Quilliam Foundation, Associated Press
LONDON — The FBI's most-wanted list features a dated black-and-white photograph for the man wanted in connection with the 1998 U.S. embassy bombings in Tanzania and Kenya. Saif al-Adel, reads the glaring red banner, alias Muhammad Ibrahim Makkawi.
But intelligence officials and people who say they know al-Adel and Makkawi tell The Associated Press that they are two different men.
In the wake of Osama bin Laden's death, AP reporters around the globe began hunting for fresh details on al-Adel — al-Qaida's so-called third man because of his strategic military experience. Traversing a reporting trail that spanned from Europe to Egypt and from Afghanistan, Pakistan and Iran, a new picture started to emerge about the al-Adel investigation: that the FBI's manhunt dragged in the name of a onetime jihadist turned vocal al-Qaida critic who now can't get his name off the wanted list.
Intelligence officials from five countries and a handful of sources who say they knew the men personally over the years confirmed to the AP that al-Adel and Makkawi were two distinct people. Some of those sources came forward with two photographs that show two different men.
"That is certainly not Makkawi," Montasser el-Zayat, a lawyer who represented Makkawi in Egypt, told the AP after looking at the FBI's photo of al-Adel.
In emails seen by the AP, a man who identifies himself as Makkawi says he has tried several times to clear his name but to no avail.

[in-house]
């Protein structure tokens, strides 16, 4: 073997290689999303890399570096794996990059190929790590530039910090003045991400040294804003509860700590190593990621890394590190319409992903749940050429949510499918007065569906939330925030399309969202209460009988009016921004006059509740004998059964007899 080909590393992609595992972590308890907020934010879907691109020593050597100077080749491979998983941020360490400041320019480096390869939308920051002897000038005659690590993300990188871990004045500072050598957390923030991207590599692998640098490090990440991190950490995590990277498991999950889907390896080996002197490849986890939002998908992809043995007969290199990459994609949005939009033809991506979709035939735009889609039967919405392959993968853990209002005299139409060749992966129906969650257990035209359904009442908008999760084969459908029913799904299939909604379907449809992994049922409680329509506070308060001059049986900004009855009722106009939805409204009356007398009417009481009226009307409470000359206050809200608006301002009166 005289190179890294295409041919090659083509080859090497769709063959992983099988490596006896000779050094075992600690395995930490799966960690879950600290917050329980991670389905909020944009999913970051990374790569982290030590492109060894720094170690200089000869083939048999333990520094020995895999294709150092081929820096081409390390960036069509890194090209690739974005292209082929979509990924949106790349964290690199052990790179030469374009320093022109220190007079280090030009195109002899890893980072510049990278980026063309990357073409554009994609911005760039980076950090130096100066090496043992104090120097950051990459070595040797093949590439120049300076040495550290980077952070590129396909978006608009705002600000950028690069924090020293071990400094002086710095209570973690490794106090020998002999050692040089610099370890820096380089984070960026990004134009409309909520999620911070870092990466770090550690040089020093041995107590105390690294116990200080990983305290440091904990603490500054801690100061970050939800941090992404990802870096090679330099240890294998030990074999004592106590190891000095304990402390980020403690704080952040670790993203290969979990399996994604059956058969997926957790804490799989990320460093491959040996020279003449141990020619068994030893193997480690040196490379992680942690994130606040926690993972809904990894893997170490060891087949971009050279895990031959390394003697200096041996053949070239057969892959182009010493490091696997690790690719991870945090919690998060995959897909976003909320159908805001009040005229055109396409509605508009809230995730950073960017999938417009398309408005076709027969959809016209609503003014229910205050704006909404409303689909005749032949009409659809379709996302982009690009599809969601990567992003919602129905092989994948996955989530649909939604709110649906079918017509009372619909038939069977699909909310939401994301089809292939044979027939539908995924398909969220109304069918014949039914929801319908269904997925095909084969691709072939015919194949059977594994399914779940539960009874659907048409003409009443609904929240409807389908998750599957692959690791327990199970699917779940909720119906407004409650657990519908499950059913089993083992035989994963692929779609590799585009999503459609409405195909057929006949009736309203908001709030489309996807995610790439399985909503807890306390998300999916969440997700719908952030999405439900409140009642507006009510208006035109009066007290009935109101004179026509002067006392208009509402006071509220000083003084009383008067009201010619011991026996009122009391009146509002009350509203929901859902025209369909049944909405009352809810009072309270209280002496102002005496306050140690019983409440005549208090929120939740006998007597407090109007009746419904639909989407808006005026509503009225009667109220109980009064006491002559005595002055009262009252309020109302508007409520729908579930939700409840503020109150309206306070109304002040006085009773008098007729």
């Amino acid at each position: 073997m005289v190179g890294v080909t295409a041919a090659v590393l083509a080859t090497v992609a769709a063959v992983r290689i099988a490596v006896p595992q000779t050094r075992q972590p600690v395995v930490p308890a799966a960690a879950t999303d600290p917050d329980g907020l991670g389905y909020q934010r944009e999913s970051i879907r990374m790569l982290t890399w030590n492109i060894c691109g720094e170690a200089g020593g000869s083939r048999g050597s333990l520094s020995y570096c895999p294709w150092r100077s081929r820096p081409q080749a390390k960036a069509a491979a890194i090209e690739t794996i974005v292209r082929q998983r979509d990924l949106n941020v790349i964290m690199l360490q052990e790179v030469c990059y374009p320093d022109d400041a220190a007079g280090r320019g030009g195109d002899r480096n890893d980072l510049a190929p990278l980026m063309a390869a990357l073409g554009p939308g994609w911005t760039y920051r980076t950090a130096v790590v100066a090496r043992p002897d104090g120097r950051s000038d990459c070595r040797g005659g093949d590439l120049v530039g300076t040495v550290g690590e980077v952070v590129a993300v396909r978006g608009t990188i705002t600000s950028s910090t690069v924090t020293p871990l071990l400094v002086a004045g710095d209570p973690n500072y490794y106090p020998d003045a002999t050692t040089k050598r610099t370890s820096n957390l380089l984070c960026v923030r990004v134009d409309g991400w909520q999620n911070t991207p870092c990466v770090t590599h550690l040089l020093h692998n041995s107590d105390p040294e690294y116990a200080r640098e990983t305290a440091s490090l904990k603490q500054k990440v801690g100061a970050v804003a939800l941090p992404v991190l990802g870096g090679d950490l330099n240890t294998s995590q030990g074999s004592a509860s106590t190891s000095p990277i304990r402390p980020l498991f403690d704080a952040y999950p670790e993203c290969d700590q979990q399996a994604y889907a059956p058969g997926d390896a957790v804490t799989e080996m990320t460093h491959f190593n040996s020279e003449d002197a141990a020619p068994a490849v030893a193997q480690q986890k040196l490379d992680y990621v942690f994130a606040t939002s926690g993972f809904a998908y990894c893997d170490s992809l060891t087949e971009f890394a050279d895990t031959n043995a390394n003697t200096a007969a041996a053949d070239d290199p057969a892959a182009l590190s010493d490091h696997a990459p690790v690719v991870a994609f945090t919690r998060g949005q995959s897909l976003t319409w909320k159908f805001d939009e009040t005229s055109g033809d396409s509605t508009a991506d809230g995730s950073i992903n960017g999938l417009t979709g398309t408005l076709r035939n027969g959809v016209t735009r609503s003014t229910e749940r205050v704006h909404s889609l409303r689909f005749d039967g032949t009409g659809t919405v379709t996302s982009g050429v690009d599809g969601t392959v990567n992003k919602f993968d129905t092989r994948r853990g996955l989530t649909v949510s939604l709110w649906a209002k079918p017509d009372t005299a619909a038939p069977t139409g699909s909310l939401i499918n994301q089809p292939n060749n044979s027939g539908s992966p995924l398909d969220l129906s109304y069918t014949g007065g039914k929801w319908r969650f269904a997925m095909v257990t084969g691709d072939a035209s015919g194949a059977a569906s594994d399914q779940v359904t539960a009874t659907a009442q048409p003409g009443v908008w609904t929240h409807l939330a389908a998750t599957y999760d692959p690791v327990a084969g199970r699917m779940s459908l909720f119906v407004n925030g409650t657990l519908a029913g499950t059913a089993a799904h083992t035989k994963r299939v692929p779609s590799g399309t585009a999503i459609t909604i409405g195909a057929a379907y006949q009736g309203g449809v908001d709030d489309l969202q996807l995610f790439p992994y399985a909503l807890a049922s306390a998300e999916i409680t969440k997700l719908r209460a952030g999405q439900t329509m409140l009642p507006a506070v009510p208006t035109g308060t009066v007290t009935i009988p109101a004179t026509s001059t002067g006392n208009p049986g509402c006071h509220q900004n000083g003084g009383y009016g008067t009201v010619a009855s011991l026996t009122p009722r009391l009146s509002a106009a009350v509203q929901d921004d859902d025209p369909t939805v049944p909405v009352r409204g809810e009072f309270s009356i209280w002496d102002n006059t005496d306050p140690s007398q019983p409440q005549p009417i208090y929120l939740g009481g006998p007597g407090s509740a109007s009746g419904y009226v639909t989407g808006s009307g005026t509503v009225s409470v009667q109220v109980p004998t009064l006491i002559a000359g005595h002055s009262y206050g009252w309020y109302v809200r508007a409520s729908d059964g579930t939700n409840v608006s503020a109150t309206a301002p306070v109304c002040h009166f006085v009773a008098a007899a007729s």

In response to several questions, the FBI declined specific comment last week on whether it was possible the information it had been using was bad or dated. However, on Wednesday the FBI defended its characterization of al-Adel.
"It is fair to say that a.k.a.'s/alias known to the FBI and used by subjects listed on our Most Wanted site or for that matter for any individual being sought by law enforcement, can also be the names of true individuals," said FBI spokeswoman Kathleen R. Wright.
She said the FBI was confident the man on the poster was al-Adel, but offered no immediate redress for Makkawi over the possible use of his name on the poster.
"The distinction in this case is such that we have a photo and other identifiers that distinguish one individual from another," Wright said in an email.
She said al-Adel, like other suspects on the 'most wanted' list, was indicted by a U.S. grand jury. However, the original documents in al-Adel's case remain sealed, making it all but impossible for the public to see where the FBI obtained its original evidence or the basic details about al-Adel's identity.
The description of al-Adel highlights the questionable intelligence that often goes into profiles of top suspects by the world's intelligence services.
Many of the profiles are based on information obtained from captives under duress or worse. Some bits come from unreliable sources. Other tips are never verified.
On the surface, some may ask why the world should care — one man is a jihadist with a $5 million bounty on his head; the other a former jihadist turned al-Qaida critic. But the case raises a number of important questions about the accuracy of FBI profiles and how stale or misleading intelligence could hamper searches. Even with fairly good leads, it took U.S. authorities more than a decade to find bin Laden.
Al-Adel's profile, for example, was posted in October 2001 when the FBI "Most Wanted Terrorist" list was created — just a month after the Sept. 11 terror attacks. Although some of the descriptive details may be old, the FBI says the details are still accurate and relevant.
"We have no information there have been any significant errors regarding the individuals in which we are seeking the public's assistance in locating," the FBI said.
Yet since 9/11, dozens of people have been wrongly mistaken for suspected terrorists because of faulty or spotty intelligence.
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